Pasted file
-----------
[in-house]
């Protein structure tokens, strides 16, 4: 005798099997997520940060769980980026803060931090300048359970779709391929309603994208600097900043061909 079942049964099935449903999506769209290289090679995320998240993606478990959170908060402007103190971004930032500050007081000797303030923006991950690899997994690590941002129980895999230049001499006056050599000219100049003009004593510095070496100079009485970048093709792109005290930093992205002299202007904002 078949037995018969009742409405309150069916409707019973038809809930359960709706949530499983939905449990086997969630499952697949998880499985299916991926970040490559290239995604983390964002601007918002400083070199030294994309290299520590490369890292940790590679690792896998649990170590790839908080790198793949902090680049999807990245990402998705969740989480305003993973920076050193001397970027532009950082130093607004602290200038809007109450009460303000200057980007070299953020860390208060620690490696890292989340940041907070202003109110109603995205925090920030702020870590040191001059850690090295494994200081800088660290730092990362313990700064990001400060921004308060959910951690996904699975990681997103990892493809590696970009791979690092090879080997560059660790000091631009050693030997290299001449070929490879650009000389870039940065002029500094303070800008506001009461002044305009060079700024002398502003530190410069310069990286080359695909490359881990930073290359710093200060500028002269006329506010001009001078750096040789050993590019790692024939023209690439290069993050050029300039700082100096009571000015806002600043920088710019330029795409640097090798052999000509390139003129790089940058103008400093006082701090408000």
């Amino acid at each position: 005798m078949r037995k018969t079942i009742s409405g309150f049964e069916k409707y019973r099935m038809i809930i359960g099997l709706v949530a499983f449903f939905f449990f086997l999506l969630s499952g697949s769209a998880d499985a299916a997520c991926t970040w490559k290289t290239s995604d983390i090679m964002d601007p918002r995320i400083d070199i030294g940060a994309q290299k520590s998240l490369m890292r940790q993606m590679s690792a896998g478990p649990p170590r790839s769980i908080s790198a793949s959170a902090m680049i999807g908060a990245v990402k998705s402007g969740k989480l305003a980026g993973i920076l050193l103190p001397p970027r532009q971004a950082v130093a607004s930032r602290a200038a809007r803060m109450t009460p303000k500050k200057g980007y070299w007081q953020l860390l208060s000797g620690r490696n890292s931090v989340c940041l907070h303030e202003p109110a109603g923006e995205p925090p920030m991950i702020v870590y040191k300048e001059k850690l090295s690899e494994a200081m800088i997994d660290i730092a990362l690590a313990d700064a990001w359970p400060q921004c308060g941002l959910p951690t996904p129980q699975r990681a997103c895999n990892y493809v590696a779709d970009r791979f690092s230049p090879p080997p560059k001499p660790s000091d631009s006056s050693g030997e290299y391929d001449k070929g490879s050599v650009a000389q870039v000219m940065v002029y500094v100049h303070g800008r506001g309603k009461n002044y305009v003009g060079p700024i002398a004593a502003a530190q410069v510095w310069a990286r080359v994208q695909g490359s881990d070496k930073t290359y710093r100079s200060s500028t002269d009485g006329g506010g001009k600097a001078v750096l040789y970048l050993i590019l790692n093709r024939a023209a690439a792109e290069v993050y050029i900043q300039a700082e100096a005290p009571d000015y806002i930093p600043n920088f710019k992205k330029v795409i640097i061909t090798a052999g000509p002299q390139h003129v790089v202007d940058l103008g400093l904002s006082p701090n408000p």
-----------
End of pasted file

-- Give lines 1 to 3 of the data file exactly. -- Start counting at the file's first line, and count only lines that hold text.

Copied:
[in-house]
């Protein structure tokens, strides 16, 4: 005798099997997520940060769980980026803060931090300048359970779709391929309603994208600097900043061909 079942049964099935449903999506769209290289090679995320998240993606478990959170908060402007103190971004930032500050007081000797303030923006991950690899997994690590941002129980895999230049001499006056050599000219100049003009004593510095070496100079009485970048093709792109005290930093992205002299202007904002 078949037995018969009742409405309150069916409707019973038809809930359960709706949530499983939905449990086997969630499952697949998880499985299916991926970040490559290239995604983390964002601007918002400083070199030294994309290299520590490369890292940790590679690792896998649990170590790839908080790198793949902090680049999807990245990402998705969740989480305003993973920076050193001397970027532009950082130093607004602290200038809007109450009460303000200057980007070299953020860390208060620690490696890292989340940041907070202003109110109603995205925090920030702020870590040191001059850690090295494994200081800088660290730092990362313990700064990001400060921004308060959910951690996904699975990681997103990892493809590696970009791979690092090879080997560059660790000091631009050693030997290299001449070929490879650009000389870039940065002029500094303070800008506001009461002044305009060079700024002398502003530190410069310069990286080359695909490359881990930073290359710093200060500028002269006329506010001009001078750096040789050993590019790692024939023209690439290069993050050029300039700082100096009571000015806002600043920088710019330029795409640097090798052999000509390139003129790089940058103008400093006082701090408000």
């Amino acid at each position: 005798m078949r037995k018969t079942i009742s409405g309150f049964e069916k409707y019973r099935m038809i809930i359960g099997l709706v949530a499983f449903f939905f449990f086997l999506l969630s499952g697949s769209a998880d499985a299916a997520c991926t970040w490559k290289t290239s995604d983390i090679m964002d601007p918002r995320i400083d070199i030294g940060a994309q290299k520590s998240l490369m890292r940790q993606m590679s690792a896998g478990p649990p170590r790839s769980i908080s790198a793949s959170a902090m680049i999807g908060a990245v990402k998705s402007g969740k989480l305003a980026g993973i920076l050193l103190p001397p970027r532009q971004a950082v130093a607004s930032r602290a200038a809007r803060m109450t009460p303000k500050k200057g980007y070299w007081q953020l860390l208060s000797g620690r490696n890292s931090v989340c940041l907070h303030e202003p109110a109603g923006e995205p925090p920030m991950i702020v870590y040191k300048e001059k850690l090295s690899e494994a200081m800088i997994d660290i730092a990362l690590a313990d700064a990001w359970p400060q921004c308060g941002l959910p951690t996904p129980q699975r990681a997103c895999n990892y493809v590696a779709d970009r791979f690092s230049p090879p080997p560059k001499p660790s000091d631009s006056s050693g030997e290299y391929d001449k070929g490879s050599v650009a000389q870039v000219m940065v002029y500094v100049h303070g800008r506001g309603k009461n002044y305009v003009g060079p700024i002398a004593a502003a530190q410069v510095w310069a990286r080359v994208q695909g490359s881990d070496k930073t290359y710093r100079s200060s500028t002269d009485g006329g506010g001009k600097a001078v750096l040789y970048l050993i590019l790692n093709r024939a023209a690439a792109e290069v993050y050029i900043q300039a700082e100096a005290p009571d000015y806002i930093p600043n920088f710019k992205k330029v795409i640097i061909t090798a052999g000509p002299q390139h003129v790089v202007d940058l103008g400093l904002s006082p701090n408000p």